According to Willis's Practice and Procedure for the Quantity Surveyor (Ashworth & Hogg, 2007, p.1), the role of the quantity surveying has been defined by Royal Institution of Chartered Surveyors (RICS, 1971) as "ensuring that the resources of the construction industry are utilised to the best advantage of society by providing, inter alia, the financial management for projects and a cost consultancy service to the client and designer during the whole construction process."
According to Willis's Practice and Procedure for the Quantity Surveyor, Ashworth & Hogg (2007, p.126) stated that "the cost planning process commences with the preparation of an approximate estimate and then the setting of cost targets for each element. As the design evolves, these cost targets are checked against the developing design and details for any changes in their financial allocations." Quantity surveying profession under this aspect will require the quantity surveyor to allocate the approximate estimated costs into subdivisions, known as elements within a building. Ashworth and Hogg (2007, p.122) stated that "These elements costs can be compared against the element costs of other similar projects from the quantity surveyor's cost library records." The purpose is to provide a better value of money for client. It also keeps the designer fully informed of all the cost implications of the design. Quantity surveyor might also try to reduce the estimated costs by simplifying the details without modifying the design. Besides, contract document will also be prepared on this basic to make the preparation of cost analysis easier. Cost planning will be developed and while taking account of appearance, quality and utility, the cost is planned to be within the economic boundary (Willis, Ashworth & Willis, 1994, p.95)
It includes plans, elevations and cross section. Some other additional details will also be prepared based on the complexity of the project. This will provide information for the client to get the idea of architect's or engineer's design intentions. The contract drawings are normally provided by architect and engineer (Ashworth & Hogg, 2007, pp.243-244). However, the role of quantity surveyor is to collect the drawings and any specifications from the architect and at the same time discuss the job. There is however some more detailed questions will arise, therefore a timetable for the completion of the contract bills will be agreed, along with dates when additional detailed information and drawings can be expected (Ashworth & Hogg, 2007, p.259)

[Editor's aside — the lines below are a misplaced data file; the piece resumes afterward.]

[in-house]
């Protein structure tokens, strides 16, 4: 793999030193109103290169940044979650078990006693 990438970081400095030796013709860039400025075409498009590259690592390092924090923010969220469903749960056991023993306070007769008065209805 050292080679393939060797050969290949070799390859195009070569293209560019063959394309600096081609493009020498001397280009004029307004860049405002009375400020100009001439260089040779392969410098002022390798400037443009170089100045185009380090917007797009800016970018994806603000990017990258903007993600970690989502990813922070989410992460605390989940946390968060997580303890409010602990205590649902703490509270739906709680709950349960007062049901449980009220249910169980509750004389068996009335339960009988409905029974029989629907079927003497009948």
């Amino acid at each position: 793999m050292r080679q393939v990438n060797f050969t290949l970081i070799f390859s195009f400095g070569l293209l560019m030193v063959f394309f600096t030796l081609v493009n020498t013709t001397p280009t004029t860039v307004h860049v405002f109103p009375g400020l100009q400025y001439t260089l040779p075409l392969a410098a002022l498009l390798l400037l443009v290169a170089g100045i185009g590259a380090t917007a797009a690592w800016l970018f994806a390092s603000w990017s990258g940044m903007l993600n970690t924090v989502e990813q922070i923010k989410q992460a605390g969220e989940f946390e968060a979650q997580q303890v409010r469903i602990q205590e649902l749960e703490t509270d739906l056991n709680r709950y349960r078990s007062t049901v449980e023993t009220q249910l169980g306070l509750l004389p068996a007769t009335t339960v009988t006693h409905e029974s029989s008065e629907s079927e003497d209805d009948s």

Quantity surveyor will involve in preparation of contract bills. Ashworth and Hogg (2007, p.258) stated that "The appointment of the quantity surveyor is likely to have been made at early stage when early price estimates were under consideration. This may be before any drawings are available, in order to provide some cost advice to the client." Due to this, quantity surveyor will normally be needed except for on a very small project, the demand for the profession of quantity surveyor might only to be eliminated (Ashworth and Hogg, 2007, p.258). Besides, there is a condition for contractor who wishes to submit tenders in competition to provide approximate quantities required for particular works. Therefore, quantity surveying firms are then sometimes involved in preparing approximate quantities depending upon the completeness of the drawings and other information from which it was prepared contractors (Ashworth & Hogg, 2007, p.258).